Some days I think I stress more about how my children behave than I do anything else. In fact, I know I do.
I expect them to be adult minded when their teenaged brains haven’t yet matured to adult. Sometimes I doubt they will without my constant hounding and pounding. I know I’m being unfair and yet I can’t help constantly pushing them to think better, act better, be better.
Semester exams started today and I’m pretty sure I’ve been more stressed about it than they have. I not only want them to do well, but because I have allowed my identity as a parent to get wrapped up in how well they do – I need them to do well.
I’ve been doing a study on Ephesians and, as I reflected this morning on Satan’s tactics in my life as The Father of Lies, I realized how much I pull my identity from my children rather than from who I am in God through Christ. And then I start to believe I am all powerful in their lives and the only good that will come out of them will be a direct result of my constant attention to discipline and correction.
Yes, I have an it’s-all-about-me issue.
So I have to ask myself, Why do I need them to do well? What difference does it make to me if they don’t? I am still saved by His grace according to His mercy. I am not God to my children. I can trust Him to be a more ever-present, powerful influence in their lives than I am.
Ephesians 2:6 talks about us being seated with Him in the heavenly places. This isn’t a dimensional position, but a position of authority and power. Present authority and power. As in right now!
Read what Kay Arthur says about this:
When you don’t understand God’s mercy, you are slow to run to Him in the time of need, and although the enemy cannot separate you from the love of God in Christ Jesus, once you are saved he delights in deceiving you so you don’t appropriate what is yours. His strategy is to convince you that whatever you need from God you don’t deserve. He wants to convince you that you shouldn’t ask Him for it or expect Him to give it to you.*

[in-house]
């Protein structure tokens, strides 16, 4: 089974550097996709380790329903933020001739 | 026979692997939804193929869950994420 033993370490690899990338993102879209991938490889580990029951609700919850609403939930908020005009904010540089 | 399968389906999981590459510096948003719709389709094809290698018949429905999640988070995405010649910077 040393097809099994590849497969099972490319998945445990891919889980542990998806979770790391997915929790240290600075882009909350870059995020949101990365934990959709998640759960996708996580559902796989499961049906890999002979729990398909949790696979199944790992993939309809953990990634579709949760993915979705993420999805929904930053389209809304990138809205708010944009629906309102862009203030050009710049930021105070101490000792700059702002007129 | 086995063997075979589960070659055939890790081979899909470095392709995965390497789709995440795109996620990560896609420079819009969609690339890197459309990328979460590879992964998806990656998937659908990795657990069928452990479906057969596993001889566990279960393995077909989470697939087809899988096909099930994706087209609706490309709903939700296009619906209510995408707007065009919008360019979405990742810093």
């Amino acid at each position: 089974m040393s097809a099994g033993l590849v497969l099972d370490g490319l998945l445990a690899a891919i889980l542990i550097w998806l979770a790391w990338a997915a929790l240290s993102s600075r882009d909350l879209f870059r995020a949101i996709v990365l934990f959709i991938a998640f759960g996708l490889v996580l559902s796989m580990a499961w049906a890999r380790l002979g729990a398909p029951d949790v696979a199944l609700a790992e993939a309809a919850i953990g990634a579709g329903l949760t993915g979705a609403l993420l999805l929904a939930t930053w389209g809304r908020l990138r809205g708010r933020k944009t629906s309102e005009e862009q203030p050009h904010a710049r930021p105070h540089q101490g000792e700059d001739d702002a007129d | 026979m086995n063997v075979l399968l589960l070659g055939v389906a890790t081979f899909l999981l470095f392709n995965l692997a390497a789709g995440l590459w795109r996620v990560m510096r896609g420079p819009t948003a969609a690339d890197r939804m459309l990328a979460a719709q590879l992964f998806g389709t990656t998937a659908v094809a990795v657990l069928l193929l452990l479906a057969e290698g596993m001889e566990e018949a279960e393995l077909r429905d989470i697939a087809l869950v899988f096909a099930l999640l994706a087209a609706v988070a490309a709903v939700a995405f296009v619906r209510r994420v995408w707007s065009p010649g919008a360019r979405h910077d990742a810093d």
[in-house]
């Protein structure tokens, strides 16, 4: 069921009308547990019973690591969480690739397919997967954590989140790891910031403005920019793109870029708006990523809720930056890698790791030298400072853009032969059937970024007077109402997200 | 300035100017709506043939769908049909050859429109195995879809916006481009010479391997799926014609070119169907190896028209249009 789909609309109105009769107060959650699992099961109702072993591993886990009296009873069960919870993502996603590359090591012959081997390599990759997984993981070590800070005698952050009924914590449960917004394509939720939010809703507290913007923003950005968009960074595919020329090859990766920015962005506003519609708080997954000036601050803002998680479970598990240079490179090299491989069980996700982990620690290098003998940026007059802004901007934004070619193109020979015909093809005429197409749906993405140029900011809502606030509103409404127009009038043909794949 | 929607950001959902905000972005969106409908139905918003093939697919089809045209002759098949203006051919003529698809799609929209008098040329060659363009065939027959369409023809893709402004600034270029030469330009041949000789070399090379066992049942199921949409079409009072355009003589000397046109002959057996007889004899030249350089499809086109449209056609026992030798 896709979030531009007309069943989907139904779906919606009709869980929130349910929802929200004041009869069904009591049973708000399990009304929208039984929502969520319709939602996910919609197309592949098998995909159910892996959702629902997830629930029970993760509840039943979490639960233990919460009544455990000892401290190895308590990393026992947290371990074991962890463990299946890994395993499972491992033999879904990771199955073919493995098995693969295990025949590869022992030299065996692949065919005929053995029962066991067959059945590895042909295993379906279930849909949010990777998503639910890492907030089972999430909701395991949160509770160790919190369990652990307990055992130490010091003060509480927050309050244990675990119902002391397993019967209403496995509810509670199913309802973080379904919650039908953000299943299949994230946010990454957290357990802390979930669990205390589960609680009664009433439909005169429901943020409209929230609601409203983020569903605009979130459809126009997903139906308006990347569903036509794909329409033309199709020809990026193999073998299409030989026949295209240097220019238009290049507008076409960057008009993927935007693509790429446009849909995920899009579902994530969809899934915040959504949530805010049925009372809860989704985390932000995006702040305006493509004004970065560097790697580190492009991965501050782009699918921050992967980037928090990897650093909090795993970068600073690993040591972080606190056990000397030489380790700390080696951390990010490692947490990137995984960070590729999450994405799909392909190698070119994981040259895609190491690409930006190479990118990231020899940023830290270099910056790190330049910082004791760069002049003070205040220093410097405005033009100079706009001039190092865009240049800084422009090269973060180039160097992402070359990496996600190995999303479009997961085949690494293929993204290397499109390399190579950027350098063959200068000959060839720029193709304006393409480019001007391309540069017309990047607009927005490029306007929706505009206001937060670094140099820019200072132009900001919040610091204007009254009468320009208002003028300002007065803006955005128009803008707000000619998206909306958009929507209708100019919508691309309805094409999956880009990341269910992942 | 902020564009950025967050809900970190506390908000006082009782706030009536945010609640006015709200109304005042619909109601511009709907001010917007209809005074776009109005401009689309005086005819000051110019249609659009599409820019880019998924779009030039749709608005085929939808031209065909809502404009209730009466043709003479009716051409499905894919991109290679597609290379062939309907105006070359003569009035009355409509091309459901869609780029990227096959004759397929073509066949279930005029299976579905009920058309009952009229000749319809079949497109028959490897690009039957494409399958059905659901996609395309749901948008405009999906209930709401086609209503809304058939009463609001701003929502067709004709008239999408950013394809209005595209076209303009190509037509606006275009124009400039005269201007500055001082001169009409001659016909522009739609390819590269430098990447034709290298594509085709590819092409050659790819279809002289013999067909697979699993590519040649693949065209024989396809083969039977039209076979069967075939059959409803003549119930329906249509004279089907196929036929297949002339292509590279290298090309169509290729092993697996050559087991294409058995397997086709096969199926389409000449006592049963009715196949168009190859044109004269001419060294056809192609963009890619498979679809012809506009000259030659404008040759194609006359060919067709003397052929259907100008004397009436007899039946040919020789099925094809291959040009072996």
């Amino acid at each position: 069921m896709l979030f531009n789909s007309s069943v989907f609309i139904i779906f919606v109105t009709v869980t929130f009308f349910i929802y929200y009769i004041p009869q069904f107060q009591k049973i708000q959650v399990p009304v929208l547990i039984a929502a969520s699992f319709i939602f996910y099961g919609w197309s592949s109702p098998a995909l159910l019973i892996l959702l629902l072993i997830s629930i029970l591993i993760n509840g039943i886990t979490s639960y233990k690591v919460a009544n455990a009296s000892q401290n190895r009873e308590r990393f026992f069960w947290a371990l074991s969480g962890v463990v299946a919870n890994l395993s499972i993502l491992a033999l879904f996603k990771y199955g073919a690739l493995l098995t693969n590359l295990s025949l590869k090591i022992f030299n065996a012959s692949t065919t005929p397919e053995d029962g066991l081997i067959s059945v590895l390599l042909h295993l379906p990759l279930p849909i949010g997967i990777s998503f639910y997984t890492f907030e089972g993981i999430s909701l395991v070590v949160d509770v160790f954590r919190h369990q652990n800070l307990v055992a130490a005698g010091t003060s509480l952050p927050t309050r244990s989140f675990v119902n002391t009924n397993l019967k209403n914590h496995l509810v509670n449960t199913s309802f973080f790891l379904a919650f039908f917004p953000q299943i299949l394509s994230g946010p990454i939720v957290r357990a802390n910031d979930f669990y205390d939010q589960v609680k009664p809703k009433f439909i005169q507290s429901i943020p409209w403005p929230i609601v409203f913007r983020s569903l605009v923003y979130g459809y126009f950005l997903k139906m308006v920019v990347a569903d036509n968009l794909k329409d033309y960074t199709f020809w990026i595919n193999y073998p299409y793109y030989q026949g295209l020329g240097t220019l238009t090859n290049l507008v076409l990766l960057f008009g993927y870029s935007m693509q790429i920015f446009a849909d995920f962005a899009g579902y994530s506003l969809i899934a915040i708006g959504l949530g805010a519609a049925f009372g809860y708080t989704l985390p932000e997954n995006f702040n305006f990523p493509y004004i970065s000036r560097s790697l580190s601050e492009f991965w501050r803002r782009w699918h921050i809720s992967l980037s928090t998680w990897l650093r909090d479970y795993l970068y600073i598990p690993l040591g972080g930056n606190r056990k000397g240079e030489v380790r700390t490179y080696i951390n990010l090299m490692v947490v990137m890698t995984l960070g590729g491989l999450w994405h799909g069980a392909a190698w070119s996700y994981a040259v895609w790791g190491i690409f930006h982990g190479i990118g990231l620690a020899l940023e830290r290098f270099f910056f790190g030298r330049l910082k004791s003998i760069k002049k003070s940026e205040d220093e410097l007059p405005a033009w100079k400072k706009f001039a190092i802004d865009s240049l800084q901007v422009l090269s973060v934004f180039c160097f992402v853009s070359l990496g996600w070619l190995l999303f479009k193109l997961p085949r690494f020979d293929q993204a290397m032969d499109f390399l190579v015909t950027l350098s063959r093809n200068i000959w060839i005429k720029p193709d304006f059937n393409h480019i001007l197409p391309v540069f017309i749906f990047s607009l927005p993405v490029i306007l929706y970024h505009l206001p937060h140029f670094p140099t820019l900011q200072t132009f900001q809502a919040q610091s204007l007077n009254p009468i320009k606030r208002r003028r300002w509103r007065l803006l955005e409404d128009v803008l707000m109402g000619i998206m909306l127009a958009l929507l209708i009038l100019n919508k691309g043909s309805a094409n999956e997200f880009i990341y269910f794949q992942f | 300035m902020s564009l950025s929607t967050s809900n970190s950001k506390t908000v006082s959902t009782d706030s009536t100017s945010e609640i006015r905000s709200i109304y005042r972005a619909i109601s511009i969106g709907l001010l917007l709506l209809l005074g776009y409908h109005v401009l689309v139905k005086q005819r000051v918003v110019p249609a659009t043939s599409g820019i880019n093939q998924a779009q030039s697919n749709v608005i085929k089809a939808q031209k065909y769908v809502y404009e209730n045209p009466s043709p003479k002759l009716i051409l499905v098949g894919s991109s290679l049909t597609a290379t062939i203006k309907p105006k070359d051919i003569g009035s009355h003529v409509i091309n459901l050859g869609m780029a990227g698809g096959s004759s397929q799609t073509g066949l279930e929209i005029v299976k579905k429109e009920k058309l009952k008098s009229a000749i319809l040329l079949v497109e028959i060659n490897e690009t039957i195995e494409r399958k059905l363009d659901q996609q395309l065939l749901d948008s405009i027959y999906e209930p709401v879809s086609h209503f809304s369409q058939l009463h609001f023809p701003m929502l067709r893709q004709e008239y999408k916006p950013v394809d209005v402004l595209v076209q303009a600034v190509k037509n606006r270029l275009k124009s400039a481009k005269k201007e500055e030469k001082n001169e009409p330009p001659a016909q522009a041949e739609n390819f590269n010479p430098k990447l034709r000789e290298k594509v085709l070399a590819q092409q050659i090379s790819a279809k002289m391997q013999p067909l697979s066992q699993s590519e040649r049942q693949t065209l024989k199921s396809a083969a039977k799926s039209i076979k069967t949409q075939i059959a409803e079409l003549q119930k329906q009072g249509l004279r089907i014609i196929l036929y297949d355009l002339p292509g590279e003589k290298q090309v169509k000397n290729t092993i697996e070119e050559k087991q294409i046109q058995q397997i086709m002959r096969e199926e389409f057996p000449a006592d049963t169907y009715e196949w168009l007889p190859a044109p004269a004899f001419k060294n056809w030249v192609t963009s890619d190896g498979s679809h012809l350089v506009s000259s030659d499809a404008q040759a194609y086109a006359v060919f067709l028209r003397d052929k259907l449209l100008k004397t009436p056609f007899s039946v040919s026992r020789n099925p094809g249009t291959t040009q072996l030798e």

I bought the lies.
The lies that say, “if your children fail, you fail” and “when your children make bad choices, it’s a reflection of your parenting.”
The fact is, I haven’t neglected teaching them. I have poured hours into training them how to study, how to make decisions that don’t hurt them or anyone else, explaining to them how important it is to brush their teeth, and endless other life lessons. And I’ve prayed for them along the way.
Is there more I could have done? More I should be doing now? Without a doubt, there is. But mostly that involves including more grace and mercy. Because all the correcting and lecturing in the world won’t direct a child’s heart like receiving grace and mercy. That’s how children learn of God.
So, what does that look like? I’m still trying to figure that out. Here’s what I do know: Whether or not my children fail their exams speaks nothing to my effectiveness as a parent. What does speak to it is how I demonstrate God’s mercy to them in all situations. Even semester exams.
So next week, after exams are over and there’s nothing more they can bring to the table, we are going to move on – all of us – to focusing on The Reason for the season.
And maybe even bake some cookies and work some puzzles.
Because January will be here before we know it, along with another chance to think better, do better, be better, for all of us.
*LORD, Is It Warfare? Teach Me to Stand, Kay Arthur